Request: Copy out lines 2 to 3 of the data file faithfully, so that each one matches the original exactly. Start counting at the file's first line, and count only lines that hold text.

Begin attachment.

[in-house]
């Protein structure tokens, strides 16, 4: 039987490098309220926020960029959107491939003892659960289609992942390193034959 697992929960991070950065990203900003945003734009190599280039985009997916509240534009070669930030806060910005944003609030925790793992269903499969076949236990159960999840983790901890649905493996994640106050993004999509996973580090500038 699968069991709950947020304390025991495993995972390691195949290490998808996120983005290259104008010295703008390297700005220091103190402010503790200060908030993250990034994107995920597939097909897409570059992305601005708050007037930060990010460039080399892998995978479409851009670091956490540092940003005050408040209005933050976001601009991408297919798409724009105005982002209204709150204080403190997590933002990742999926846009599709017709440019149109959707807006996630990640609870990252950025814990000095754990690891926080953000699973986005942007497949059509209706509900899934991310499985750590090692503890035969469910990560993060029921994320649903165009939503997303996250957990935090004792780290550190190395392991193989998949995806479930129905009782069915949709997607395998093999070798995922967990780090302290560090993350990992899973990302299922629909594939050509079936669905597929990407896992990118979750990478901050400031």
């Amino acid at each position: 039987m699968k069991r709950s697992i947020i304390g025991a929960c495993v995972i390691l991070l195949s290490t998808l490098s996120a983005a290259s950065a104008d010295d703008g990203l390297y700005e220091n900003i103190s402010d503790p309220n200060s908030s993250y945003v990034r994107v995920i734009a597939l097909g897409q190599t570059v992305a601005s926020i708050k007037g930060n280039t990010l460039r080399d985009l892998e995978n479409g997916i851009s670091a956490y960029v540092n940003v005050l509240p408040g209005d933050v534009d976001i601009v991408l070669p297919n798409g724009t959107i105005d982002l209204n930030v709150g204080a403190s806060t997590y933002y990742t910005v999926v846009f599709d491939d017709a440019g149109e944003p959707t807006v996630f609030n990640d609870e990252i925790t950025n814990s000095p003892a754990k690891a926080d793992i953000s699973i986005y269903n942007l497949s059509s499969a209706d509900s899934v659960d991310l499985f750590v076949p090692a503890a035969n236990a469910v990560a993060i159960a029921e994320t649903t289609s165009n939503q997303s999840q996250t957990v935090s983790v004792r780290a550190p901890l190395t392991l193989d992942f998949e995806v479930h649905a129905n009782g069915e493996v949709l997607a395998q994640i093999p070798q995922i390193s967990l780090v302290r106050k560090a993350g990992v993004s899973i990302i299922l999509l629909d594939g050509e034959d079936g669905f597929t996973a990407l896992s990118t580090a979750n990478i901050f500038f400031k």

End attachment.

């Protein structure tokens, strides 16, 4: 039987490098309220926020960029959107491939003892659960289609992942390193034959 697992929960991070950065990203900003945003734009190599280039985009997916509240534009070669930030806060910005944003609030925790793992269903499969076949236990159960999840983790901890649905493996994640106050993004999509996973580090500038 699968069991709950947020304390025991495993995972390691195949290490998808996120983005290259104008010295703008390297700005220091103190402010503790200060908030993250990034994107995920597939097909897409570059992305601005708050007037930060990010460039080399892998995978479409851009670091956490540092940003005050408040209005933050976001601009991408297919798409724009105005982002209204709150204080403190997590933002990742999926846009599709017709440019149109959707807006996630990640609870990252950025814990000095754990690891926080953000699973986005942007497949059509209706509900899934991310499985750590090692503890035969469910990560993060029921994320649903165009939503997303996250957990935090004792780290550190190395392991193989998949995806479930129905009782069915949709997607395998093999070798995922967990780090302290560090993350990992899973990302299922629909594939050509079936669905597929990407896992990118979750990478901050400031």
């Amino acid at each position: 039987m699968k069991r709950s697992i947020i304390g025991a929960c495993v995972i390691l991070l195949s290490t998808l490098s996120a983005a290259s950065a104008d010295d703008g990203l390297y700005e220091n900003i103190s402010d503790p309220n200060s908030s993250y945003v990034r994107v995920i734009a597939l097909g897409q190599t570059v992305a601005s926020i708050k007037g930060n280039t990010l460039r080399d985009l892998e995978n479409g997916i851009s670091a956490y960029v540092n940003v005050l509240p408040g209005d933050v534009d976001i601009v991408l070669p297919n798409g724009t959107i105005d982002l209204n930030v709150g204080a403190s806060t997590y933002y990742t910005v999926v846009f599709d491939d017709a440019g149109e944003p959707t807006v996630f609030n990640d609870e990252i925790t950025n814990s000095p003892a754990k690891a926080d793992i953000s699973i986005y269903n942007l497949s059509s499969a209706d509900s899934v659960d991310l499985f750590v076949p090692a503890a035969n236990a469910v990560a993060i159960a029921e994320t649903t289609s165009n939503q997303s999840q996250t957990v935090s983790v004792r780290a550190p901890l190395t392991l193989d992942f998949e995806v479930h649905a129905n009782g069915e493996v949709l997607a395998q994640i093999p070798q995922i390193s967990l780090v302290r106050k560090a993350g990992v993004s899973i990302i299922l999509l629909d594939g050509e034959d079936g669905f597929t996973a990407l896992s990118t580090a979750n990478i901050f500038f400031k």